There is a hollow place that finds me. It knows me by name. Its reach can cover any distance I travel. Its strength can multiply, creeping and surrounding me as it wishes.
There is a hollow place that hunts me. It lurks and stalks and waits for the prime moment to pounce. Its jagged grip pierces and swallows upon contact, making it hard to distinguish where my body ends and its darkness begins.
There is a hollow place that seeks my surrender. Its isolating presence, although ominous and layered with pain, is familiar to me. Its constant company tries to convince me that my efforts to evade its grip are insufficient.
There is a hollow place that believes it has already won. It feels rooted inside of me. Can I possibly convince it that there is still fight left in me? Can I convince myself?
The messages she carries try to convince her that her home is in the darkness that surrounds her and seems to know how to steadily lurk just one step ahead of her. It makes it hard for her to maintain traction on where or even who she is. Yet something inside urges her to focus beyond the darkness – beyond the pain and strain of what pulls at her – and fight like hell to somehow reach the light.
It knows where to find me Clinging and gripping Onto something hardly tangible It hovers nearby Waiting and knowing Its presence My reminder That what I grasp for Does not belong to me That what I need Exceeds what I can wish for
We all have memories tied to different sensory experiences. The sight, sound, or smell of something can take us on a ride back to a memory that left a lasting impression. This is a gift when we are reminded of a loved one or of an experience we wish to treasure in our heart forever. Yet it is a curse when these experiences are attached to memories we wish to forget. In these moments we are swept up from safety and thrown back into the grip of despair – all in response to a simple benign sensory experience that enters our awareness.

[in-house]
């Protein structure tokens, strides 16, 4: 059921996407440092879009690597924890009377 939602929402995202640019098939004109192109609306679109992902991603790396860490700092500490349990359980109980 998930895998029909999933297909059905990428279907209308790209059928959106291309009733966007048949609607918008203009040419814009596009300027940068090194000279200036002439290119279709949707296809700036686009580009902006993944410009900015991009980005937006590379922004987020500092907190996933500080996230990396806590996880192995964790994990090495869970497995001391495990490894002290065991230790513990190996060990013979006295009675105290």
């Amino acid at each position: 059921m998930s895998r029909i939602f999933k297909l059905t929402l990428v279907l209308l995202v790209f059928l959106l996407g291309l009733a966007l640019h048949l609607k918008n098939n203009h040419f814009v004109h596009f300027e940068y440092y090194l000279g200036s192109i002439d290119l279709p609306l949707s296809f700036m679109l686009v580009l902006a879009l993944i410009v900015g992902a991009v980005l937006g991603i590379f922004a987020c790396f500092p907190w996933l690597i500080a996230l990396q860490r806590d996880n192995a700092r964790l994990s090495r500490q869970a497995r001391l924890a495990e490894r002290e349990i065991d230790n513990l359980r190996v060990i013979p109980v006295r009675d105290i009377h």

In my teen years I was routinely sexually abused by my high school coach. The vast majority of these experiences of abuse occurred in his car. It was through his calculating planning of offering me a ride home from practice that he found opportunities to hurt me. He regularly found new secluded places to park his car away from the eyes of bystanders in order to take what he wanted from me. To this day, the sight of a car parked discretely away from others or with the windows blocked in some way elicits a strong feeling within me. When I first started acknowledging and speaking about my abuse these responses overwhelmed me. I could feel my heart pounding and this sick feeling in the pit of my stomach that held this toxic concoction of fear, pain, disgust, and shame. I didn’t know what to do with these feelings so I would quietly hold and stuff the panic deep down inside of me. With the help of therapy I have since then learned to safely process and move through these experiences more effectively. Now when I see a parked car that triggers this nervous or panicky feeling I can both acknowledge the triggered parts of me and keep myself grounded in the safety of the present. Quietly to myself I can say words like, “of course that is scary to see”, followed by words like, “but it is just a car and you are safe now.” I don’t know that I will ever be free of these triggering moments, but by learning to safely move through them I can keep myself from being entirely swept away into the horrors of the past.